TOMORROW'S college strikes in Alloa and beyond have been averted, but industrial action may continue if this week's crunch talks break down.

Representatives of employers in the sector, including Forth Valley College, welcomed the decision by the Educational Institute of Scotland Further Education Lecturers’ Association (ES-FELA) to suspend the industrial action organised for Wednesday, May 8.

The trade union has been campaigning to secure a fair cost of living pay rise for lecturers and its website yesterday confirmed that “strike action is currently suspended”.

It is understood, however, that other industrial action, including withholding students’ assessment results, continues.

Further strike dates previously announced for next Wednesday and Thursday, May 15 and 16, are still to go ahead, according to the Advertiser’s best understanding at the time of writing.

John Gribben, director of employment services at Colleges Scotland Employers’ Association, said: “Colleges welcome the decision by the EIS-FELA to suspend their strike action on Wednesday, May 8, and, while we are moving closer to reaching a deal, we recognise there is more work to be done.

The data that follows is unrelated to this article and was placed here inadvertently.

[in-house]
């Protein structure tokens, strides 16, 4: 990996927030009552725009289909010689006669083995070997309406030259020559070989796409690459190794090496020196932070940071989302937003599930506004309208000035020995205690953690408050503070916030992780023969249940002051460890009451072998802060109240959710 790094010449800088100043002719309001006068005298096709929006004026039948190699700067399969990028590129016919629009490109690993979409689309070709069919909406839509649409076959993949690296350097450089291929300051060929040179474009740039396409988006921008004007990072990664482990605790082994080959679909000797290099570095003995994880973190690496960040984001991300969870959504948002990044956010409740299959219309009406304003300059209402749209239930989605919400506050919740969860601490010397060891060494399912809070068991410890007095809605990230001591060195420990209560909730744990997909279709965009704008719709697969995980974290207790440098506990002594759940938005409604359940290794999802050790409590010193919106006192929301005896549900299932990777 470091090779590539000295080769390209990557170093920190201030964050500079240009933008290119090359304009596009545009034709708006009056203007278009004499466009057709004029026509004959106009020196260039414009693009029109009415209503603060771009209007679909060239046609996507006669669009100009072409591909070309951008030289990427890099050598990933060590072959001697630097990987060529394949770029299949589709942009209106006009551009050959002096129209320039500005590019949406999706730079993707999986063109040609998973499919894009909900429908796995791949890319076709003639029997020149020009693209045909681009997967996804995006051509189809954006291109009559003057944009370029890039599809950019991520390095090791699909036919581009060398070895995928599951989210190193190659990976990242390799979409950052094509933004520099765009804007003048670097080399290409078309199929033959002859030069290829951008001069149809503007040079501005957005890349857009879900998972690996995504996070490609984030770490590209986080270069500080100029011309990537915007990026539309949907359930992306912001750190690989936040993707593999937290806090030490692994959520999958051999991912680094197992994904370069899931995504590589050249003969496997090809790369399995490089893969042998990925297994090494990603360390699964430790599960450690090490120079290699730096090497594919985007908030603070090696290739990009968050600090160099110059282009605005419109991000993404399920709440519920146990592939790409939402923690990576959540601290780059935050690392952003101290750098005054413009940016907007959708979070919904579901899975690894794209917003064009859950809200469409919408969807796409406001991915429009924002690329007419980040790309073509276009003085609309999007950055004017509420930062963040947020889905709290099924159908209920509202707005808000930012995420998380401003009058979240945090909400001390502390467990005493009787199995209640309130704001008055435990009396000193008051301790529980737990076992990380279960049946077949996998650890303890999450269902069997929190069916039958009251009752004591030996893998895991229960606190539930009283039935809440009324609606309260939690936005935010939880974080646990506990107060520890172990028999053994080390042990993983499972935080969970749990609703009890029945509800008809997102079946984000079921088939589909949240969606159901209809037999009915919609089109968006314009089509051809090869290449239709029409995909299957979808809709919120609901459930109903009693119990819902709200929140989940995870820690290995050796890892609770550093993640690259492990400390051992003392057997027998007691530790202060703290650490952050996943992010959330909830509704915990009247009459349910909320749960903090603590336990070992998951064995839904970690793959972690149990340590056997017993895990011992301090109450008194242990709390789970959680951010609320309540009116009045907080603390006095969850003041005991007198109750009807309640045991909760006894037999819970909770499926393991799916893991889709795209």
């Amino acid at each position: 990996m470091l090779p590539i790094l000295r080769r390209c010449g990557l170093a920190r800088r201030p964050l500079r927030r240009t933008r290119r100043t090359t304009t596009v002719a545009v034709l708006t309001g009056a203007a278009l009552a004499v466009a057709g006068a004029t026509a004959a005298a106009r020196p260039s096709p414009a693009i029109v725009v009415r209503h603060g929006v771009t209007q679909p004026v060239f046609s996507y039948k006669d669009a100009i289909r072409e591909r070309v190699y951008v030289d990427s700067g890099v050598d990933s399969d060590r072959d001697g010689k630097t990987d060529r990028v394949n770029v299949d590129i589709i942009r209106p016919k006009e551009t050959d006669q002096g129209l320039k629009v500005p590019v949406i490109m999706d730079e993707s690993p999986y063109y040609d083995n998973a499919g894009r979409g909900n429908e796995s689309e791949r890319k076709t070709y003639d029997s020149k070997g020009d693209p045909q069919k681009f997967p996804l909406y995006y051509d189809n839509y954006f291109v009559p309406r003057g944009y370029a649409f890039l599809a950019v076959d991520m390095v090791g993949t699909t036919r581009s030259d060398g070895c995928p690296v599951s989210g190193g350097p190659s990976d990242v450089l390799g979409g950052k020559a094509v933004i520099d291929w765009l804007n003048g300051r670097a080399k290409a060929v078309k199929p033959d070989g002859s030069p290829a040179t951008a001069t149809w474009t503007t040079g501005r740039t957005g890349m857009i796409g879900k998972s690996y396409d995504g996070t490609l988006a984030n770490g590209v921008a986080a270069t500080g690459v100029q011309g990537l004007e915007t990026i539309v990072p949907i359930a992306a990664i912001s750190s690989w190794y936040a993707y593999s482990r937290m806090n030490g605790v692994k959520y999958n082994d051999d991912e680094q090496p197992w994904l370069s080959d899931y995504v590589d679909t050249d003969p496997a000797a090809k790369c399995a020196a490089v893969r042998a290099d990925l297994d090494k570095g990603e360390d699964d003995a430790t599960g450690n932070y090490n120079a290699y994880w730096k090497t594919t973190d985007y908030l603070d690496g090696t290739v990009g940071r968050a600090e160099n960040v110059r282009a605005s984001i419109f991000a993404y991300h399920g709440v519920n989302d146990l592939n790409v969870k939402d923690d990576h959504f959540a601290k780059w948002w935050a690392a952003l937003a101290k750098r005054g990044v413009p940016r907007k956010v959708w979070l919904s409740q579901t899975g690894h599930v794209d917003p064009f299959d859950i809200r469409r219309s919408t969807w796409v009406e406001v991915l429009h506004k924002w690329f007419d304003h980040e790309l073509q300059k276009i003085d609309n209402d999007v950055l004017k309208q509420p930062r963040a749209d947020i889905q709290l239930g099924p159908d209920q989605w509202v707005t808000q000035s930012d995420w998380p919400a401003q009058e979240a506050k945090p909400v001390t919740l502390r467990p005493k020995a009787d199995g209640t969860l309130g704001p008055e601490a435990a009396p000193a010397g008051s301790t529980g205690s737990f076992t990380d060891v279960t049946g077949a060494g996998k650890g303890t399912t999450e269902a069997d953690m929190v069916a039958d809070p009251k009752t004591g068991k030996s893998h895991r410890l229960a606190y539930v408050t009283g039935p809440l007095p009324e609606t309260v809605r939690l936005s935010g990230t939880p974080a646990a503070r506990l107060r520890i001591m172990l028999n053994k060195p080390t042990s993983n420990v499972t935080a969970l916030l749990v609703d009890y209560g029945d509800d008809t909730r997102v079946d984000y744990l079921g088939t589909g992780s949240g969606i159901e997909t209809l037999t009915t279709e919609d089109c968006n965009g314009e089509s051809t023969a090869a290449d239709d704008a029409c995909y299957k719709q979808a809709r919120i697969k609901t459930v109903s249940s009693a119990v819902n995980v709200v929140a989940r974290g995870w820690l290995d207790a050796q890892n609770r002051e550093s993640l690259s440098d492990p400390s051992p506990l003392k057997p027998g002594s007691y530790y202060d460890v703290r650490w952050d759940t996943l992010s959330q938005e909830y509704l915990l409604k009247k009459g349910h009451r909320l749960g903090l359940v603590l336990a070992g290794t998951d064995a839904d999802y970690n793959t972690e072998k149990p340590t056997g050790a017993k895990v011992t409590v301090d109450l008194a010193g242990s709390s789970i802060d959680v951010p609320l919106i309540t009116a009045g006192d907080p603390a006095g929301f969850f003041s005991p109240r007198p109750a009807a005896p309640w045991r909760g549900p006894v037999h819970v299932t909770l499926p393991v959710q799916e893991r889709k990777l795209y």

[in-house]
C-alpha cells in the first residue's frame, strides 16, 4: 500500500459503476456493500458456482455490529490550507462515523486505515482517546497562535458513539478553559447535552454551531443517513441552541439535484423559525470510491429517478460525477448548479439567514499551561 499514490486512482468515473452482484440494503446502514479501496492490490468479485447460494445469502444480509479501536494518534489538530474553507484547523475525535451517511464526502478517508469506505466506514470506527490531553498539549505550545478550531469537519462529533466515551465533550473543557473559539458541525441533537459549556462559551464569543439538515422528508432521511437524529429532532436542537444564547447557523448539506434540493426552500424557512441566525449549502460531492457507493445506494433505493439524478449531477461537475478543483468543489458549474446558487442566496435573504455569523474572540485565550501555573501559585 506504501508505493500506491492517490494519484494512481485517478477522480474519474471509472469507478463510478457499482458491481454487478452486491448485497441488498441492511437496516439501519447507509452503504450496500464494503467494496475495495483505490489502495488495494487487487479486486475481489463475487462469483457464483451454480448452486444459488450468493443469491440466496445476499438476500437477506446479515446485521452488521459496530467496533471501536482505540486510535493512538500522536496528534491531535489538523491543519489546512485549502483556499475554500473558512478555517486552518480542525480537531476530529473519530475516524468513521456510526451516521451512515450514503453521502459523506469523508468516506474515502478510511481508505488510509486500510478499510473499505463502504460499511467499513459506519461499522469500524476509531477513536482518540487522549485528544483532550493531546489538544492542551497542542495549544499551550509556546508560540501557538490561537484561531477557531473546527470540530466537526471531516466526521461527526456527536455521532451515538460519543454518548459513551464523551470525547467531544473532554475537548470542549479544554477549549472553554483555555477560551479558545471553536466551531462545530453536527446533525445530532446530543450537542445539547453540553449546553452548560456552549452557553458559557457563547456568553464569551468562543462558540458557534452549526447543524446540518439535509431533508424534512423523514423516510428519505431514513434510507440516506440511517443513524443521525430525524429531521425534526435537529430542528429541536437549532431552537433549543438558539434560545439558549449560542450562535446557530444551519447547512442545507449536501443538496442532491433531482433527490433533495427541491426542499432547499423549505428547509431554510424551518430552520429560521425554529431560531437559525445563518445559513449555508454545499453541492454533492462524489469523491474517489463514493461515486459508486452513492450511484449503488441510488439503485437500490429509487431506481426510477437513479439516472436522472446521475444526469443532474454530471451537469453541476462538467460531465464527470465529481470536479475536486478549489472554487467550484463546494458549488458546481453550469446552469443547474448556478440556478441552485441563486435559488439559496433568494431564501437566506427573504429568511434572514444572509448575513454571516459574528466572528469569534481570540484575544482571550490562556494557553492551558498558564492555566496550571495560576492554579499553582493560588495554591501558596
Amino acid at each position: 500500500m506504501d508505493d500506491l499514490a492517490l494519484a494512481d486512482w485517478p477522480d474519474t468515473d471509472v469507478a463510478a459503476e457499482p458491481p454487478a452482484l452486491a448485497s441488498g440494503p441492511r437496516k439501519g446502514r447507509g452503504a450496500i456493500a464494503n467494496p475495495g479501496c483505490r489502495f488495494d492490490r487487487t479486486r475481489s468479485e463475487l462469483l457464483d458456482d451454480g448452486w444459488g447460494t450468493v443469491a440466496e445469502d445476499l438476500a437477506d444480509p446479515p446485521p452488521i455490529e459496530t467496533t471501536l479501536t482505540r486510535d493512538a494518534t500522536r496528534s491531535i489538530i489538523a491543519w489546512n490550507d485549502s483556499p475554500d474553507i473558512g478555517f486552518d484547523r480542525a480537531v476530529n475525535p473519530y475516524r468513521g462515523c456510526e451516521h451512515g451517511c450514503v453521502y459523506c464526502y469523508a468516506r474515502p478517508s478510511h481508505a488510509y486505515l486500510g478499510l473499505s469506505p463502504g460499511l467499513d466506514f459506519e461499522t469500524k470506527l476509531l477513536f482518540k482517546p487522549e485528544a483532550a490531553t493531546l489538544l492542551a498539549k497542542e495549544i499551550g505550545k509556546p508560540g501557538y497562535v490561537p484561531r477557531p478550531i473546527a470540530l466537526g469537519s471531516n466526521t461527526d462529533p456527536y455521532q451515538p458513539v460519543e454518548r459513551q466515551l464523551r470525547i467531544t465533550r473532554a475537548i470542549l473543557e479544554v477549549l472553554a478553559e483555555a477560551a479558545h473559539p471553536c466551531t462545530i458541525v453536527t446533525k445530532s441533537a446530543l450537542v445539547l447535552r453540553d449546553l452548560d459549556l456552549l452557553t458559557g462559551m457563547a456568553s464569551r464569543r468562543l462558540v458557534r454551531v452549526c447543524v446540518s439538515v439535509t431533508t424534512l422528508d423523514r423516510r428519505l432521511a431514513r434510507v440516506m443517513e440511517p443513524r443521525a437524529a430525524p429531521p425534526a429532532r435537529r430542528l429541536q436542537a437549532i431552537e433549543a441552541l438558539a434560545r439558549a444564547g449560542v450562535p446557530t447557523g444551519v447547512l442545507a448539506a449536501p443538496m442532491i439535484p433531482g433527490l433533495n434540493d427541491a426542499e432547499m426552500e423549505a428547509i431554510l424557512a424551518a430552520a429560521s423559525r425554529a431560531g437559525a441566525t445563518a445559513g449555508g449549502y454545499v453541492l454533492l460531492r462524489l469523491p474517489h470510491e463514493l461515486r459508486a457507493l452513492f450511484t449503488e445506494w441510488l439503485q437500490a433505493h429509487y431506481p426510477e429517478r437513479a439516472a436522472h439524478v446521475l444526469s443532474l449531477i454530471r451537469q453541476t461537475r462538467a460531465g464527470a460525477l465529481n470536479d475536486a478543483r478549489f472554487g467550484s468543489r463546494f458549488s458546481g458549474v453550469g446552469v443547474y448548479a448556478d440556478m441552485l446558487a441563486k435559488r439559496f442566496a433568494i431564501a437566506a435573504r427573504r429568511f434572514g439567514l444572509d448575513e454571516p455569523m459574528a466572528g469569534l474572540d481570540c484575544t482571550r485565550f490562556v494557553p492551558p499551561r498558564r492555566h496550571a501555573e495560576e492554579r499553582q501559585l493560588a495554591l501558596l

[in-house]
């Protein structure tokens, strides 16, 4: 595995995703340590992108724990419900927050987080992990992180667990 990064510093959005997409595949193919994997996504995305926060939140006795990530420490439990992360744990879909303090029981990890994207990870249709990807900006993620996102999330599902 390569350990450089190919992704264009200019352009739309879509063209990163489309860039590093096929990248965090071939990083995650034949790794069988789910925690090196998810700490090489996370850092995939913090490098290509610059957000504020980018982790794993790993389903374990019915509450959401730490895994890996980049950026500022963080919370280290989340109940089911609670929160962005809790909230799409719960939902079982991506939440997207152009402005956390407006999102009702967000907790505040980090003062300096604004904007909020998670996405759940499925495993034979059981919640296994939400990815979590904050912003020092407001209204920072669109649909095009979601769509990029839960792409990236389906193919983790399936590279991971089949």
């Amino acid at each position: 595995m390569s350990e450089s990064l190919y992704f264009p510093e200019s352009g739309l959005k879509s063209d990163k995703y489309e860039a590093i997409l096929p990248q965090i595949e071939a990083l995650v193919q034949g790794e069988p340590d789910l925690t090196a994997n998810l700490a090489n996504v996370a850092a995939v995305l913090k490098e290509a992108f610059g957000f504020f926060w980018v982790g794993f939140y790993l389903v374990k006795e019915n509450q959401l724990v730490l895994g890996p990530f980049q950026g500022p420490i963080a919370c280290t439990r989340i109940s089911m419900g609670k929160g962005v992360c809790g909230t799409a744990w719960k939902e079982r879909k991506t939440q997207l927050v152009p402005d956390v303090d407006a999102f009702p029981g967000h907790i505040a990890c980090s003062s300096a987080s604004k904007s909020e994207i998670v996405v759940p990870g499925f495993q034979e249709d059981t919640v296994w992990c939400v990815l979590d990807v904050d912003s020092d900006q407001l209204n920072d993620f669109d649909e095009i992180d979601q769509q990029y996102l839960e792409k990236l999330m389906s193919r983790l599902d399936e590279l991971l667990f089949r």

“We’re disappointed that the EIS-FELA continues to target the students by withholding their assessment results and has not called off strike days scheduled for Wednesday, May 15, and Thursday, May 16.

“Colleges have made a further improved financial offer to the EIS-FELA subject to agreement on terms and conditions.

“We believe lecturers would accept the deal and have asked the EIS-FELA to take our offer to its members for approval.”

It is understood that 17 meetings have been held so far as part of the dispute.

Further talks to agree a pay deal are scheduled for Thursday May 9, in Dundee.

The EIS-FELA trade union was unable to issue fresh a comment to the Advertiser at short notice.

Their general secretary, Larry Flanagan, previously said that escalation in industrial action “has been forced upon us by the continuing intransigence of college management and by the refusal of Scottish Government to intervene in relation to this vital sector of our education system”.